Comparison of Historical and Current Fire Severity
Comparing their reconstructions of fire severity from the GLO data to percentages of area burned at different severities in modern western fires, W&B conclude that the modern occurrence of large, severe wildfires is ‘not unprecedented, and has not increased, relative to the historical record’. This conclusion is not supported by the evidence provided. First, the reconstruction of fire severity from the GLO forest structure and composition data is not reliable or convincing, for the multiple reasons described in the preceding section. Second, even if the data were reliable and the past fires were detected and reconstructed accurately, there are fundamental differences between indices of fire severity used by W&B compared with the techniques of modern fire severity mapping to which they compare their results.
Although fire severity is the central concept of W&B, the term is not defined until the Discussion, where they state that a high-severity fire is one in which ‘70% or more of the trees or basal area are killed or removed,’ which W&B modified for their calculations to be 70% of tree density. Basal area and tree density are not equivalent measures. For example, killing large numbers of small-diameter trees will have a minimal effect on basal area or canopy cover if enough large trees survive.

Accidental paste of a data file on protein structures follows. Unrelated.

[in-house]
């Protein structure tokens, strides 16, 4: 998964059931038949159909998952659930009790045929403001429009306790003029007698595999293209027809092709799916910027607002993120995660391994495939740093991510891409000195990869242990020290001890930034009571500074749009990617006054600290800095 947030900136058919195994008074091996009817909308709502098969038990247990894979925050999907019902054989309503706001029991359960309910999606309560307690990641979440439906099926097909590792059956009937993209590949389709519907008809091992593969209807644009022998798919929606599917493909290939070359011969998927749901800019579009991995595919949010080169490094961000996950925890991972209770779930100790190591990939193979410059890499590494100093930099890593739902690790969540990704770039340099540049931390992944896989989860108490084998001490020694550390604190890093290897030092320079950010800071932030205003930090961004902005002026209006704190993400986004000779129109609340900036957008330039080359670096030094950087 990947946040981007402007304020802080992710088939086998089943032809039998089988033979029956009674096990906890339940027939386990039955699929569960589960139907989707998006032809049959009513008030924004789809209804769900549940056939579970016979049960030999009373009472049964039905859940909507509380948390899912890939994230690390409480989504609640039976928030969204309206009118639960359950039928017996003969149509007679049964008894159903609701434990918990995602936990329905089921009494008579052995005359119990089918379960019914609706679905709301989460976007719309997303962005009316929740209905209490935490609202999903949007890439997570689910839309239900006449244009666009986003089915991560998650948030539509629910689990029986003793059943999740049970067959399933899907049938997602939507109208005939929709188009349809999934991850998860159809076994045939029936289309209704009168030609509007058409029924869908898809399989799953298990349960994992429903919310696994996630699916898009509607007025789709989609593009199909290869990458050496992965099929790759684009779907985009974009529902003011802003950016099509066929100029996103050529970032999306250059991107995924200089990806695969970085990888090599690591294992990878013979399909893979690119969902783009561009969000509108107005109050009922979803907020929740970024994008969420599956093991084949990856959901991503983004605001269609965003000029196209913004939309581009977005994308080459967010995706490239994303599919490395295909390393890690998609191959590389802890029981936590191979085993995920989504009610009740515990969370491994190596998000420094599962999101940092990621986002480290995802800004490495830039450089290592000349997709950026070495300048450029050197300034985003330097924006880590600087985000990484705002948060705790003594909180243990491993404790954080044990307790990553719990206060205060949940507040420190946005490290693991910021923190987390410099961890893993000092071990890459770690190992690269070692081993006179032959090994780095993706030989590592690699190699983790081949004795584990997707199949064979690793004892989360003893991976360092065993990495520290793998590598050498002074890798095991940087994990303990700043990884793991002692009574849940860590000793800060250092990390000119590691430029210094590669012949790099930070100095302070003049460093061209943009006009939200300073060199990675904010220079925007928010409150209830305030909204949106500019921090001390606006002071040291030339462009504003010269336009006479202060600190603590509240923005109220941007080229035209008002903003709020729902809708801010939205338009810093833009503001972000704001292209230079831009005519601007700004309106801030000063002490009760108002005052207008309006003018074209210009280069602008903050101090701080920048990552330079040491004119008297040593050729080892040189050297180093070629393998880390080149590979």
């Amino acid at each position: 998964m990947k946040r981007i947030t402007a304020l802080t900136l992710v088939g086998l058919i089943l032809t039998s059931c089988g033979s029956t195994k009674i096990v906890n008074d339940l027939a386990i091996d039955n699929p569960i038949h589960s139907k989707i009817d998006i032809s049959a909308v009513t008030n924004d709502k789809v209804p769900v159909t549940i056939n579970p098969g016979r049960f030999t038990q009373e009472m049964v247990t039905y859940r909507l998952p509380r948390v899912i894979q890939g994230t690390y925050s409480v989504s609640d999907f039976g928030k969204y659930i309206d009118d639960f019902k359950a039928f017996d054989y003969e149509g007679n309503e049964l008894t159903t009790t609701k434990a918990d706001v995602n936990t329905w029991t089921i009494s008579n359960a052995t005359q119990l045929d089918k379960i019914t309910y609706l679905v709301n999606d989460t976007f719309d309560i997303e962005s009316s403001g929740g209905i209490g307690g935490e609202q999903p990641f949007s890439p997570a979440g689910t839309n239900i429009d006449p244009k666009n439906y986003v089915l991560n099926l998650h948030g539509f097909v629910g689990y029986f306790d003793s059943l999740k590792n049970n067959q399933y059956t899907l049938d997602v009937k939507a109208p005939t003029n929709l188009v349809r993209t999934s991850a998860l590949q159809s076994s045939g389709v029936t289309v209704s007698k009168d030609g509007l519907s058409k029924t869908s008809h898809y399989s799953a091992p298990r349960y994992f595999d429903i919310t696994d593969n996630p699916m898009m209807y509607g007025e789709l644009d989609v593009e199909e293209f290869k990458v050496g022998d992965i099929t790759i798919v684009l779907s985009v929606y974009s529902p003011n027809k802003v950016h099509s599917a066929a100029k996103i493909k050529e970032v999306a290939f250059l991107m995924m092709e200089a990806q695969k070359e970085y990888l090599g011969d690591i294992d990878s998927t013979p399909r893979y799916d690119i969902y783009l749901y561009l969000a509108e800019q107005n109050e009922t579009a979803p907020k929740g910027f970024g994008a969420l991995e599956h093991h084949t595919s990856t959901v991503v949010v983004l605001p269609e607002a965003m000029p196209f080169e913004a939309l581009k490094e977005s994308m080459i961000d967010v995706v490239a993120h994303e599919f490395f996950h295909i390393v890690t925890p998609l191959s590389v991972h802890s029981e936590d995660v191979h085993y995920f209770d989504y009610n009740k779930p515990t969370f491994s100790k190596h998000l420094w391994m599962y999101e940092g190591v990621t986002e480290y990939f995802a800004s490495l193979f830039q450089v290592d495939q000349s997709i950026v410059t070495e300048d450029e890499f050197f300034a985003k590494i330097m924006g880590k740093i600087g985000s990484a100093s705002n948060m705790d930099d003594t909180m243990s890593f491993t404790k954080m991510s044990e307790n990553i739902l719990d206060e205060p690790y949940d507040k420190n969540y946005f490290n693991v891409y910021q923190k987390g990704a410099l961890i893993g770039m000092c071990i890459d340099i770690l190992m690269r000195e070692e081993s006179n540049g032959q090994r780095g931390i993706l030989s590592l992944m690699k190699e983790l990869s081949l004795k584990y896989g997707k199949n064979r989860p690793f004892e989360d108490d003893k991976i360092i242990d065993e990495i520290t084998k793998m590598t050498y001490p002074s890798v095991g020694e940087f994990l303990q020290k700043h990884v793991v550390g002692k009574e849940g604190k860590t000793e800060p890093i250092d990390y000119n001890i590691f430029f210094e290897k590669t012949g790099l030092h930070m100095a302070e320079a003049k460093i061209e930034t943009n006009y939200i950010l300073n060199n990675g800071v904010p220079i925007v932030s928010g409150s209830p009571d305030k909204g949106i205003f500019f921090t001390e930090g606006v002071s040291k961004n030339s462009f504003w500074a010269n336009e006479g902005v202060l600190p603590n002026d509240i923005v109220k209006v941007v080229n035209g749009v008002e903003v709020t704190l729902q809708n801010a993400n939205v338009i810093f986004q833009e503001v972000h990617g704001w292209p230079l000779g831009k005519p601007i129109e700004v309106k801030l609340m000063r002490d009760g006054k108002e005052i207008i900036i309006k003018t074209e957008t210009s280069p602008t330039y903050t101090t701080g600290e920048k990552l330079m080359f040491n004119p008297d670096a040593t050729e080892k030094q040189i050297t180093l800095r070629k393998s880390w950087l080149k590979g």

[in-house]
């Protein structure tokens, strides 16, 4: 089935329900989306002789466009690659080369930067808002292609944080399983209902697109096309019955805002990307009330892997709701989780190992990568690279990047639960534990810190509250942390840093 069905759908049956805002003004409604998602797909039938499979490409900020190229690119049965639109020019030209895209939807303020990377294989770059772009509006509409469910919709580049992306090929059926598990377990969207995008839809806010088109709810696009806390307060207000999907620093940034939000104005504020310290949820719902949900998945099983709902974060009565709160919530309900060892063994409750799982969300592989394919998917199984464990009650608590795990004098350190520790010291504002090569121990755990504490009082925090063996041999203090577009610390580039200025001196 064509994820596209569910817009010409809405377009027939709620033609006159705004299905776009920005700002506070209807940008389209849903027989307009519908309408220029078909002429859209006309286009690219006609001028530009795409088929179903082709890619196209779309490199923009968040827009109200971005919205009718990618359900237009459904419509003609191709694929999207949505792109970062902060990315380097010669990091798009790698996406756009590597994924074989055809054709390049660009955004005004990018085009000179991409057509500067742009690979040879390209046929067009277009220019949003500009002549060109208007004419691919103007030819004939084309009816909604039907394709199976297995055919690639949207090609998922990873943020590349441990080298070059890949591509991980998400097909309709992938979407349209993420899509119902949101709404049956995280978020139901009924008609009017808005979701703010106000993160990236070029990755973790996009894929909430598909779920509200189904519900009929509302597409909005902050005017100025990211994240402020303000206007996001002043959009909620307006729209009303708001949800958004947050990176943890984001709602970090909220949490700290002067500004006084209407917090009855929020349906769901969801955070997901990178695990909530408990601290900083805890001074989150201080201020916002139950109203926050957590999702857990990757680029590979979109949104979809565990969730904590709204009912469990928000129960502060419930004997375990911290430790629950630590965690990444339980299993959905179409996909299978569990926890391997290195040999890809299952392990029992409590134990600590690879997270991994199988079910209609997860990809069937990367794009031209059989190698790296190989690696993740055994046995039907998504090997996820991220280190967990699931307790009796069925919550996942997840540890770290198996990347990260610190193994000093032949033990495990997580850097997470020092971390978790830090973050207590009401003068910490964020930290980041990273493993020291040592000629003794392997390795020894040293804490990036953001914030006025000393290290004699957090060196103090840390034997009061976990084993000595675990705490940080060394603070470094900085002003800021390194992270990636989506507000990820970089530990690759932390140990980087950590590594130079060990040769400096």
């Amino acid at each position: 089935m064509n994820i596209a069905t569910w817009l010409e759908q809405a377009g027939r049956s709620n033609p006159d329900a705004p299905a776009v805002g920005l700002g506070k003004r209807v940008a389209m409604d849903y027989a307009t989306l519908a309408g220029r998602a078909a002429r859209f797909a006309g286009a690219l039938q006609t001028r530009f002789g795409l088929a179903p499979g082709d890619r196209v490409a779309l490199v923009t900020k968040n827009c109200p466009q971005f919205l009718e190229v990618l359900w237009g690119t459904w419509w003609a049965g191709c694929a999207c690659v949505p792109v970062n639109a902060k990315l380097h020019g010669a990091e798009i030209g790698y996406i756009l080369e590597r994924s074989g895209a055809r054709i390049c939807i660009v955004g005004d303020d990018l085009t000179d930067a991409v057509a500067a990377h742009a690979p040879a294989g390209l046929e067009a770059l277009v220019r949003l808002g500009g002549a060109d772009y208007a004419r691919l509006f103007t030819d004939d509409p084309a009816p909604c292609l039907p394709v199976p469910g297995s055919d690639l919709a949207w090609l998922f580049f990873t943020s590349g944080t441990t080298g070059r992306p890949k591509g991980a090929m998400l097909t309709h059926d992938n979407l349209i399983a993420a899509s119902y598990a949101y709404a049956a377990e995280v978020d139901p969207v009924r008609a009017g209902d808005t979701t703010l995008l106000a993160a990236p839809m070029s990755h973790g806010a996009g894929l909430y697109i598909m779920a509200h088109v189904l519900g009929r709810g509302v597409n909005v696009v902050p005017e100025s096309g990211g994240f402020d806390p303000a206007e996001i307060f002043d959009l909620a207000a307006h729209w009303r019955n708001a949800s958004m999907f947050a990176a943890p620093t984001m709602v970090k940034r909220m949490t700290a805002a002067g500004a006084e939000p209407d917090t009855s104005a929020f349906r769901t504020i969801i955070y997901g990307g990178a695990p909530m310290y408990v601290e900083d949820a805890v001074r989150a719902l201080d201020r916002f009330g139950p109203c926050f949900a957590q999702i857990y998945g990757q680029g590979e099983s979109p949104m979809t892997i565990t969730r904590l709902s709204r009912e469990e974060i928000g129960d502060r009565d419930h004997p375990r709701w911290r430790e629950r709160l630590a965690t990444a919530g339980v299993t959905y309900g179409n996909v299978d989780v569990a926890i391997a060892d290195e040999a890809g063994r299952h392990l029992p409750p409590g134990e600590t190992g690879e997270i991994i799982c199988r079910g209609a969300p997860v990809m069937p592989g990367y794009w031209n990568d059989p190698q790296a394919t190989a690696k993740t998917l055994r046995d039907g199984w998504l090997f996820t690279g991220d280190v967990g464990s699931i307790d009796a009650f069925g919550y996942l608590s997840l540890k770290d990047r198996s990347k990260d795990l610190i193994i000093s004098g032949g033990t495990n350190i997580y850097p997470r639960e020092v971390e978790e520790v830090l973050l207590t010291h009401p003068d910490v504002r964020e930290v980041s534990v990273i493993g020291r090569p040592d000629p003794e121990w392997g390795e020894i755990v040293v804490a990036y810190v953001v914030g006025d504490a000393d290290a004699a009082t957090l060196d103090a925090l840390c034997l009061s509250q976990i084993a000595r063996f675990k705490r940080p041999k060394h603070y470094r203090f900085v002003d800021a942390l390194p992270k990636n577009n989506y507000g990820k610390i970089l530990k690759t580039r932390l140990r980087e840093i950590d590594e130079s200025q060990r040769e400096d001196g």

Much of W&B's analysis rests on the lumping of moderate (which they refer to as ‘mixed’) and high-severity fire into their ‘higher severity’ category. By arbitrarily combining moderate and high-severity fire areas, W&B bias their results toward interpretations of higher fire severity. Reconstructed percentages from GLO data of low-, mixed- and high-severity fire are presented in W&B's Table 2. Because a ‘high-severity’ fire as defined by W&B kills at least 70% of trees, the ‘severe’ fires in their Table 2 may have left up to 30% of all trees intact at every section corner and quarter corner; their ‘mixed’ category would have left even more. Red and orange polygons mapped in Fig. 3 of W&B, supposedly the result of ‘higher’ severity fires in the 100–140 years prior to the GLO survey (the time depth of fire detectability varied according to their assumptions), could represent places where 30% or more of pre-fire overstorey trees survived. Modern fire severity reported by W&B in their Table 2, obtained from the Monitoring Trends in Burn Severity (MTBS) project (mtbs.gov), was calculated in an entirely different manner from historical reconstruction. The MTBS follows a standard definition of fire severity from the National Wildfire Coordinating Group: the ‘degree to which a site has been altered or disrupted by fire, loosely, a product of fire intensity and residence time’ (Eidenshink et al., 2007). The purpose of such a broad definition, rather than one calculated from tree mortality, is that it is more useful for representing effects on multiple vegetation types and resources at risk from fire, such as soil, hydrology, wildlife habitat and plants. Quantitatively, fire severity is calculated by categorizing the continuous distribution of differenced normalized burn ratios calculated from spectral reflectance captured in repeated satellite images (Key, 2006; Miller & Thode, 2007). In practice, the process is influenced by site characteristics, seasonality, focus of the analysis (e.g. post-fire response often prioritizes the hazard of soil erosion, not tree mortality per se) and field calibration data such as composite burn index (CBI) plots. Numerous caveats about comparability of MTBS map products are given at mtbs.gov, and current research is focused on developing relativized map products more suitable for direct comparison (Miller et al., 2009). Thus, the ‘high-severity’ reconstruction of W&B, based on an inference from forest structure and composition, is not comparable in any meaningful sense to the quantitative, reflectance-based severity categories created in the MTBS models.